I walk through the Expo entrance doors and I’m already passing a couple of ladies trotting away with their bags of supplies, very happy with their purchases. They have just set the tone for my trip and I’ve gotten a tad more excited.
I’m greeted at the doors by a cheerful chap who we buy our entry tickets from. Luckily my friend Juliet who I forced to come along with me had informed me that tickets were a mere $2 after 4pm, so we may have timed things perfectly and acted out a fake surprise when he informed us of the costs.
We handed over our coins, received our stamps (quickly bought some chocolate & churro popcorn from Grizelda’s stall right by the entrance), and made our way to check out this years SENZ expo.
There is nothing mainstream here at the expo and you gather very quickly that this isn’t a walk through K-mart, the Warehouse or Farmers. For scrapbooking and craft enthusiasts this was their one-stop shop calendar event of the season.
I found home at the cul-de-sac on the far right; Artisan Boutique’s stand. As usual, the owner Anjana is helping a customer and Aroon’s spotted me a mile away, already hurrying over to give me her best hugs. Everything is on display in all its magnificence.
The best thing happened to me at this moment. As I was looking though the sea of charms on display, Aroon hands me a complimentary chain with a pre-made charm selection on it. This is the first charm bracelet I think I’ve ever had and I became curious with the process of how to make one.
Anjana tell’s me the basics of it; You have a chain, you choose a charm, and you connect it to the chain with rings. Simple.
Because although the chain I was given had charms already on it, I became curious to see what other charms they had available.
And thus began the hunt that could have lasted forever.
I began to actually look through the sea of charms to find ones that represented me, and ones that I liked.
Each charm became a symbol of meaning. I found myself individually going through every single charm to find things that were symbols of me. I got excited at the idea of a bracelet containing symbols of my own representation and already began to brainstorm how I’ll bring my charm into that night’s conversations with friends.
I wasn’t the only one hunting, a few others began subtly elbowing their way through and another couple I could hear were peering over my shoulders at the charms. I became that person that would hog all the space and wouldn’t move, so I began to help a lady find a fish charm that she was searching for and even started moving around so others could have a look to. Redemption.
There were pandora designs, rhinestones, and cute novelty’s, but I felt they gave a feminine touch. I didn’t think there would be anything for me as a male, but I found the bronze, copper and silver charms and starting sifting through them.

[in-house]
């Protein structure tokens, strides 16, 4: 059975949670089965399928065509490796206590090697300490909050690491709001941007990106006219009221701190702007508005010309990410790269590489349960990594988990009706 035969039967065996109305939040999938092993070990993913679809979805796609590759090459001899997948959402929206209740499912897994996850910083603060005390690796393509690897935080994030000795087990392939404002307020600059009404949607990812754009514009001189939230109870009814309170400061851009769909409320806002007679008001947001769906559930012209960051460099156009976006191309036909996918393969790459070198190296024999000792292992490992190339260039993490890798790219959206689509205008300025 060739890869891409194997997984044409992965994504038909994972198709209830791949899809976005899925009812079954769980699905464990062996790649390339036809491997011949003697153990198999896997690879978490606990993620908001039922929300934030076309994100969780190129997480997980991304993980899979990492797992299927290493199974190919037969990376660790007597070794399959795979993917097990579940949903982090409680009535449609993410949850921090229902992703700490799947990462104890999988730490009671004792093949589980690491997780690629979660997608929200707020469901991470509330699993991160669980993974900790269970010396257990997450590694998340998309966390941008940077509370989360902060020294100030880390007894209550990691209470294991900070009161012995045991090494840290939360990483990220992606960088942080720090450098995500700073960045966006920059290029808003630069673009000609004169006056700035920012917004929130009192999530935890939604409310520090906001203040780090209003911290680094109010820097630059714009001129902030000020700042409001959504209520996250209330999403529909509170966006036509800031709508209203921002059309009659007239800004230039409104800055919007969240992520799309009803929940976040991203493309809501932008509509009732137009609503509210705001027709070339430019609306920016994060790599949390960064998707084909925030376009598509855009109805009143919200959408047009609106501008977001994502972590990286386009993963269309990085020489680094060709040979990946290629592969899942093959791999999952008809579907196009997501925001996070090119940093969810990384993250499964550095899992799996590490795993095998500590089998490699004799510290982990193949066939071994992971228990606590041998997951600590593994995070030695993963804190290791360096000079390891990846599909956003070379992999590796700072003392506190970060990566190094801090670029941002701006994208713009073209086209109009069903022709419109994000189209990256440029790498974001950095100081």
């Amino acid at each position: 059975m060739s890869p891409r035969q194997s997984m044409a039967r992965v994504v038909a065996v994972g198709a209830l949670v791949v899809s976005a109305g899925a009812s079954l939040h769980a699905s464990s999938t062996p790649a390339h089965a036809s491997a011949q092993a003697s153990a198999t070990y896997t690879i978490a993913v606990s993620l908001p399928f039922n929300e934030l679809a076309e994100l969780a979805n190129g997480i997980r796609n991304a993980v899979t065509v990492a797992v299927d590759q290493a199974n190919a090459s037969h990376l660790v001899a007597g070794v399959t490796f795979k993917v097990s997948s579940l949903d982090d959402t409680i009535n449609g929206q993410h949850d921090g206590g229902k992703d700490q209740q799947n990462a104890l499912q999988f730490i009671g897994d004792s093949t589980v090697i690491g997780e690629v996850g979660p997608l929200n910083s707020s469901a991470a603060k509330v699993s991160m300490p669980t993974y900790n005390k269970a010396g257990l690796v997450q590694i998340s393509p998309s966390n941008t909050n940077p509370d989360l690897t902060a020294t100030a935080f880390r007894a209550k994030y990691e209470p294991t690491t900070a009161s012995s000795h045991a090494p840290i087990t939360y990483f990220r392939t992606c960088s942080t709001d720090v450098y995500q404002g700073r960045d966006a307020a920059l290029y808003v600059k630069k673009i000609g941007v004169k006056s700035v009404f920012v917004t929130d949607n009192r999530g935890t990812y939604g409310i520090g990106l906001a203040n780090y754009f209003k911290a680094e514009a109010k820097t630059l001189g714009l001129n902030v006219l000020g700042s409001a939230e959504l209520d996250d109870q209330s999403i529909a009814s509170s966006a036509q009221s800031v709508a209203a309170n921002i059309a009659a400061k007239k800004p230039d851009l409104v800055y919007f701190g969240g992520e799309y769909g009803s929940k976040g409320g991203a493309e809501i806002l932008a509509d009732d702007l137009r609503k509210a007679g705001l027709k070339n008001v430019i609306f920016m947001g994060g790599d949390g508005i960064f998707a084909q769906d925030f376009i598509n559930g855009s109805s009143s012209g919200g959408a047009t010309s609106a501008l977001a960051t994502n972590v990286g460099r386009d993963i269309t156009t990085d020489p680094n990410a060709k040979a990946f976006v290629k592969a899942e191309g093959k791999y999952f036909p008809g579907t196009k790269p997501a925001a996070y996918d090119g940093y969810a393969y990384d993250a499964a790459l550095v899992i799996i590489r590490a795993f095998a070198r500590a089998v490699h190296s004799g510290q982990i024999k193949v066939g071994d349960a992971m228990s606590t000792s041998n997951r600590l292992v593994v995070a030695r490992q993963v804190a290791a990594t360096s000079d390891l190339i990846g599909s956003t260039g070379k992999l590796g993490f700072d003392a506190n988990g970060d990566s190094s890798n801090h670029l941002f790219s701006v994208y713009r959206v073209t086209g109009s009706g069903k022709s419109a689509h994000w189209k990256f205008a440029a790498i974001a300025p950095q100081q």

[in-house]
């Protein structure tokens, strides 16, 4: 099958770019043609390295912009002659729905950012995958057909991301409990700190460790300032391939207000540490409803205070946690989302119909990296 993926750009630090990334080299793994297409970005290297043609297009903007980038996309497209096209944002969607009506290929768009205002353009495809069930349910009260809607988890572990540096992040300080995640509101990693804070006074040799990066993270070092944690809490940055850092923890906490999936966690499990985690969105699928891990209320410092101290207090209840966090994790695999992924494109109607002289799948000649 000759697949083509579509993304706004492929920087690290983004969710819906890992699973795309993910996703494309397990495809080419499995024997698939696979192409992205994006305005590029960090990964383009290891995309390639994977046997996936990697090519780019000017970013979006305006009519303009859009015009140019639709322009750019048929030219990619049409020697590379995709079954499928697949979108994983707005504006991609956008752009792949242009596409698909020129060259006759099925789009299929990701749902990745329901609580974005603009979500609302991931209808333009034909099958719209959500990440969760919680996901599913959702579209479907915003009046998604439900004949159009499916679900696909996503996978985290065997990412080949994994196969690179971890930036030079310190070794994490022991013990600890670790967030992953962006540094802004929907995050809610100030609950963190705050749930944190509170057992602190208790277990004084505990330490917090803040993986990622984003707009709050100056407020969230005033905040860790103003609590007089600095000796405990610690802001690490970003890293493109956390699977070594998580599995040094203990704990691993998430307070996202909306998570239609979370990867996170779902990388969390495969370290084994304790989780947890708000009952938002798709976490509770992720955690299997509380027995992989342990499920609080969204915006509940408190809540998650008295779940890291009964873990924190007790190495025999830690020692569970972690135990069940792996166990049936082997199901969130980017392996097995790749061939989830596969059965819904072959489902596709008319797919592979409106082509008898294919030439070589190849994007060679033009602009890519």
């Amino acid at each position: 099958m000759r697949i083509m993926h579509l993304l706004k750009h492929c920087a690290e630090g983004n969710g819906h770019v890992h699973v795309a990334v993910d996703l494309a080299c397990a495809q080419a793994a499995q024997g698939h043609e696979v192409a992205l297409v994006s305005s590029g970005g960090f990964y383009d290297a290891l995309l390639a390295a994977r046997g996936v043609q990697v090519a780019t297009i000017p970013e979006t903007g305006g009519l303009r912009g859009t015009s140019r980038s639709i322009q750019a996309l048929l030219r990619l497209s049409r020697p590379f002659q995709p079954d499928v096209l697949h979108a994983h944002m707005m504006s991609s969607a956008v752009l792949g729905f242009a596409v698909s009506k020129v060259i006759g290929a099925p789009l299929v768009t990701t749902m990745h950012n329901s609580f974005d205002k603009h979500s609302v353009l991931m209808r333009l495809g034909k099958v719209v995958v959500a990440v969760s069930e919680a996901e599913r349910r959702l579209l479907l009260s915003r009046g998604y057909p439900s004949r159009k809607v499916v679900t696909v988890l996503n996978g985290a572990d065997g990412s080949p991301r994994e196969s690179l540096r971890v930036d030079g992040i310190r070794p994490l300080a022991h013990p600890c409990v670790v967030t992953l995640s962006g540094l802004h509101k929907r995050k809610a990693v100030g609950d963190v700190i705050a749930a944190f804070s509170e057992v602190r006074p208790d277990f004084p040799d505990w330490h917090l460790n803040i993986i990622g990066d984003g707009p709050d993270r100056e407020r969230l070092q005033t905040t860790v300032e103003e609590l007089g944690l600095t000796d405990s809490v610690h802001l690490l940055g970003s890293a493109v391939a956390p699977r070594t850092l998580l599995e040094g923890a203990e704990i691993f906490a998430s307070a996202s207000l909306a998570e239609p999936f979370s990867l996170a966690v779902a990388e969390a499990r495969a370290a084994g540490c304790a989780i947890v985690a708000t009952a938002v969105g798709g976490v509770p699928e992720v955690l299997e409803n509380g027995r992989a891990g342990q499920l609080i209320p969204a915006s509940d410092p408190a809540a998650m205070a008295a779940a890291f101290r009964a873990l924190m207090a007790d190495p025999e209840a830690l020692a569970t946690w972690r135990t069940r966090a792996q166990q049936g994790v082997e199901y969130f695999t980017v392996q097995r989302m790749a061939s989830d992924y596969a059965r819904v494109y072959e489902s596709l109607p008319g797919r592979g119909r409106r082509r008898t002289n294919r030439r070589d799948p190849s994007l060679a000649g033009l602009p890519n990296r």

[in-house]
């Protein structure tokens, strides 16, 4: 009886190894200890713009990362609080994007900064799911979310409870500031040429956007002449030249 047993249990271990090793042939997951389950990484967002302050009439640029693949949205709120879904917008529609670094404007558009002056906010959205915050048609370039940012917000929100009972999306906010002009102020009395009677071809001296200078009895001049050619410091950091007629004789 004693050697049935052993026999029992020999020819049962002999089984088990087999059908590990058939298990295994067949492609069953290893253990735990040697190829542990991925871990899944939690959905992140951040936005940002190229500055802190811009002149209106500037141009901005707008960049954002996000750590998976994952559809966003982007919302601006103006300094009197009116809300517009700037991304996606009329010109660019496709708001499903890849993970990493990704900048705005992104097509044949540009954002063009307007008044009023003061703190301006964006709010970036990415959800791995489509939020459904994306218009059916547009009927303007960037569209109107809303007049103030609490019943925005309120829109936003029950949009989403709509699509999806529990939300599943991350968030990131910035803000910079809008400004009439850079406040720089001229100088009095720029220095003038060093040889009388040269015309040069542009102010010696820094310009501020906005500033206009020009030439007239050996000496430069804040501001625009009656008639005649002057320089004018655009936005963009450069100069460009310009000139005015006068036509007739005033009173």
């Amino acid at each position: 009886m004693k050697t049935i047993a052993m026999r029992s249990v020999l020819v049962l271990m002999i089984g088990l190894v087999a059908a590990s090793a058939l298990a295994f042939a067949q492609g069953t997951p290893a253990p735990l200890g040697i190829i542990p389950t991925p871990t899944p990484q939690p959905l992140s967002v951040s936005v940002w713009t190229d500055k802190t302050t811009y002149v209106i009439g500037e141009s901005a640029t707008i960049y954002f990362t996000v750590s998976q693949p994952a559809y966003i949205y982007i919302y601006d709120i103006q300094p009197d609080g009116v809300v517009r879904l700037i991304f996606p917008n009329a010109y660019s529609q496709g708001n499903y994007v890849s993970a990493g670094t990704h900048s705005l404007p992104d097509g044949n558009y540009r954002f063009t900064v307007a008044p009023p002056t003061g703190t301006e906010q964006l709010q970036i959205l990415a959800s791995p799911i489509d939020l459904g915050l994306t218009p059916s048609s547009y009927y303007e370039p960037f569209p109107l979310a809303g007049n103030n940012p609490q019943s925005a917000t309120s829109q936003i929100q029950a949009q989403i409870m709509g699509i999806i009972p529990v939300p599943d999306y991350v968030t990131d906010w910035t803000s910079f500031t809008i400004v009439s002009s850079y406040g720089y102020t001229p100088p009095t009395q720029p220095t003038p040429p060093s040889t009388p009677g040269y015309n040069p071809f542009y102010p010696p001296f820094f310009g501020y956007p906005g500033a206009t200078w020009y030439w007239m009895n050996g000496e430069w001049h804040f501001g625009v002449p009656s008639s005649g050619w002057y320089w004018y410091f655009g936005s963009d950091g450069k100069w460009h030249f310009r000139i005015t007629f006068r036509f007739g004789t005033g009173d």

It became a treasure hunt, and at times ‘Where’s Wally?’.
I found an anchor charm to keep me grounded; a star charm to push my talents; a peace charm to show my stance; a heart charm to show I love; the Eiffel tower charm for romance; the globe charm for travelling and exploring; the wing charm for freedom; hardware tools charm for masculinity; and a key charm for luck.
Before now, I had never really understood how people could spend hours looking over these. I figured out why at that moment.
It had to be perfect; it had to have some meaning to me (and, it had to look good).
I felt the pressure to get it right and didn’t want to rush my selections. So much so that I couldn’t make up my mind at that time. I promptly made a reminder in my phone to book a time to go to the shop in Pukekohe and finish off my bracelet and charm hunt during the school holidays next week. My nephew and niece have been hounding their mother to take them back to the store, and now I’ll be jumping in the car when they make the trip over next week!
SENZ was great. It was a fresh dive into a community who appreciates the unique, the creative, the nostalgia of crafts and personalized goods and gifts. I had the great chance to talk to a lot of exhibitors about their products and services, and also to customers about what they enjoy about scrapbooking and crafts. Getting to meet and chat with new faces is always a treat.
It goes without saying that making (or attempting to make) my own charm bracelet was the greatest joy of the day. Who would have thought that giving a man his first bracelet was the way to charm him into charms?
Well done, Aroon. You are, dare I say it, SENZ-sational!